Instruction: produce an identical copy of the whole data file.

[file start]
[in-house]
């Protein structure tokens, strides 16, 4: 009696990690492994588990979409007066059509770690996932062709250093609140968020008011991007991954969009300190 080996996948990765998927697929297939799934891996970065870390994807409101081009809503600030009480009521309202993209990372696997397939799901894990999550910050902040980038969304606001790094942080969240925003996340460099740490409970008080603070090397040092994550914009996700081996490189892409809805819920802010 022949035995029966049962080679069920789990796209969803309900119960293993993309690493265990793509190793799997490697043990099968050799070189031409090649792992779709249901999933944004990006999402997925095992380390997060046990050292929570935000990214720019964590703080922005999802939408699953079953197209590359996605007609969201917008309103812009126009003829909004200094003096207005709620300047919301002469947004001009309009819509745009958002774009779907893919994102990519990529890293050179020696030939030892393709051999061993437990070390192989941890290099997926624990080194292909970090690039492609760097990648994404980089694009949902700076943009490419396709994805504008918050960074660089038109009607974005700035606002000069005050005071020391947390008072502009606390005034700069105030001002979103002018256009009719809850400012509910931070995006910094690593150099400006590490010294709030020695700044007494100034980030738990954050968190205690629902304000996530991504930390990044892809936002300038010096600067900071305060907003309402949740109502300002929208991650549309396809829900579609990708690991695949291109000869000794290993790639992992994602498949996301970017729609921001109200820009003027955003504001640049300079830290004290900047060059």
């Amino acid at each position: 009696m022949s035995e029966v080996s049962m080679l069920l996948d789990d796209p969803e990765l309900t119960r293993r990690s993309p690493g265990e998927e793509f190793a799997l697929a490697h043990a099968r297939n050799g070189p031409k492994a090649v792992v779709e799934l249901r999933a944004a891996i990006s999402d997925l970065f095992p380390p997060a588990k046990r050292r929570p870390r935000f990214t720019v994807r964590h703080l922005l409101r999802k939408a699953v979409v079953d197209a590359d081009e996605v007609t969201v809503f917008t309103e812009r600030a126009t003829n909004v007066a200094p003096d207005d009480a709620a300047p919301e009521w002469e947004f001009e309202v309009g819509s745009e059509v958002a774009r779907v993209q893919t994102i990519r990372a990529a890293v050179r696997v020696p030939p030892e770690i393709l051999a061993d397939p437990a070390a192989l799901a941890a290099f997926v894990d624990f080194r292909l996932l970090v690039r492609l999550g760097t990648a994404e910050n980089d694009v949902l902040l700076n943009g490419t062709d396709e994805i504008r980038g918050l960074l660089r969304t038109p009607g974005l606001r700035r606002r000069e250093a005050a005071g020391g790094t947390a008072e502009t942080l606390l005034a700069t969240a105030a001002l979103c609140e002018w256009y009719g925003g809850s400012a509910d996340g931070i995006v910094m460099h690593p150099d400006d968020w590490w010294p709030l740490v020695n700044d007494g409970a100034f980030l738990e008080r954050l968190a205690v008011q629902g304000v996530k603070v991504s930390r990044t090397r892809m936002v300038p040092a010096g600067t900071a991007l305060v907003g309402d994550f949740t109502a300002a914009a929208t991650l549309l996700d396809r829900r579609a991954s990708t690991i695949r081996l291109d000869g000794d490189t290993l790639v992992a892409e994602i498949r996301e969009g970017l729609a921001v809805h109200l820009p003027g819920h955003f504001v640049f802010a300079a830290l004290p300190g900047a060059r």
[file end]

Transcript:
[in-house]
């Protein structure tokens, strides 16, 4: 009696990690492994588990979409007066059509770690996932062709250093609140968020008011991007991954969009300190 080996996948990765998927697929297939799934891996970065870390994807409101081009809503600030009480009521309202993209990372696997397939799901894990999550910050902040980038969304606001790094942080969240925003996340460099740490409970008080603070090397040092994550914009996700081996490189892409809805819920802010 022949035995029966049962080679069920789990796209969803309900119960293993993309690493265990793509190793799997490697043990099968050799070189031409090649792992779709249901999933944004990006999402997925095992380390997060046990050292929570935000990214720019964590703080922005999802939408699953079953197209590359996605007609969201917008309103812009126009003829909004200094003096207005709620300047919301002469947004001009309009819509745009958002774009779907893919994102990519990529890293050179020696030939030892393709051999061993437990070390192989941890290099997926624990080194292909970090690039492609760097990648994404980089694009949902700076943009490419396709994805504008918050960074660089038109009607974005700035606002000069005050005071020391947390008072502009606390005034700069105030001002979103002018256009009719809850400012509910931070995006910094690593150099400006590490010294709030020695700044007494100034980030738990954050968190205690629902304000996530991504930390990044892809936002300038010096600067900071305060907003309402949740109502300002929208991650549309396809829900579609990708690991695949291109000869000794290993790639992992994602498949996301970017729609921001109200820009003027955003504001640049300079830290004290900047060059």
């Amino acid at each position: 009696m022949s035995e029966v080996s049962m080679l069920l996948d789990d796209p969803e990765l309900t119960r293993r990690s993309p690493g265990e998927e793509f190793a799997l697929a490697h043990a099968r297939n050799g070189p031409k492994a090649v792992v779709e799934l249901r999933a944004a891996i990006s999402d997925l970065f095992p380390p997060a588990k046990r050292r929570p870390r935000f990214t720019v994807r964590h703080l922005l409101r999802k939408a699953v979409v079953d197209a590359d081009e996605v007609t969201v809503f917008t309103e812009r600030a126009t003829n909004v007066a200094p003096d207005d009480a709620a300047p919301e009521w002469e947004f001009e309202v309009g819509s745009e059509v958002a774009r779907v993209q893919t994102i990519r990372a990529a890293v050179r696997v020696p030939p030892e770690i393709l051999a061993d397939p437990a070390a192989l799901a941890a290099f997926v894990d624990f080194r292909l996932l970090v690039r492609l999550g760097t990648a994404e910050n980089d694009v949902l902040l700076n943009g490419t062709d396709e994805i504008r980038g918050l960074l660089r969304t038109p009607g974005l606001r700035r606002r000069e250093a005050a005071g020391g790094t947390a008072e502009t942080l606390l005034a700069t969240a105030a001002l979103c609140e002018w256009y009719g925003g809850s400012a509910d996340g931070i995006v910094m460099h690593p150099d400006d968020w590490w010294p709030l740490v020695n700044d007494g409970a100034f980030l738990e008080r954050l968190a205690v008011q629902g304000v996530k603070v991504s930390r990044t090397r892809m936002v300038p040092a010096g600067t900071a991007l305060v907003g309402d994550f949740t109502a300002a914009a929208t991650l549309l996700d396809r829900r579609a991954s990708t690991i695949r081996l291109d000869g000794d490189t290993l790639v992992a892409e994602i498949r996301e969009g970017l729609a921001v809805h109200l820009p003027g819920h955003f504001v640049f802010a300079a830290l004290p300190g900047a060059r």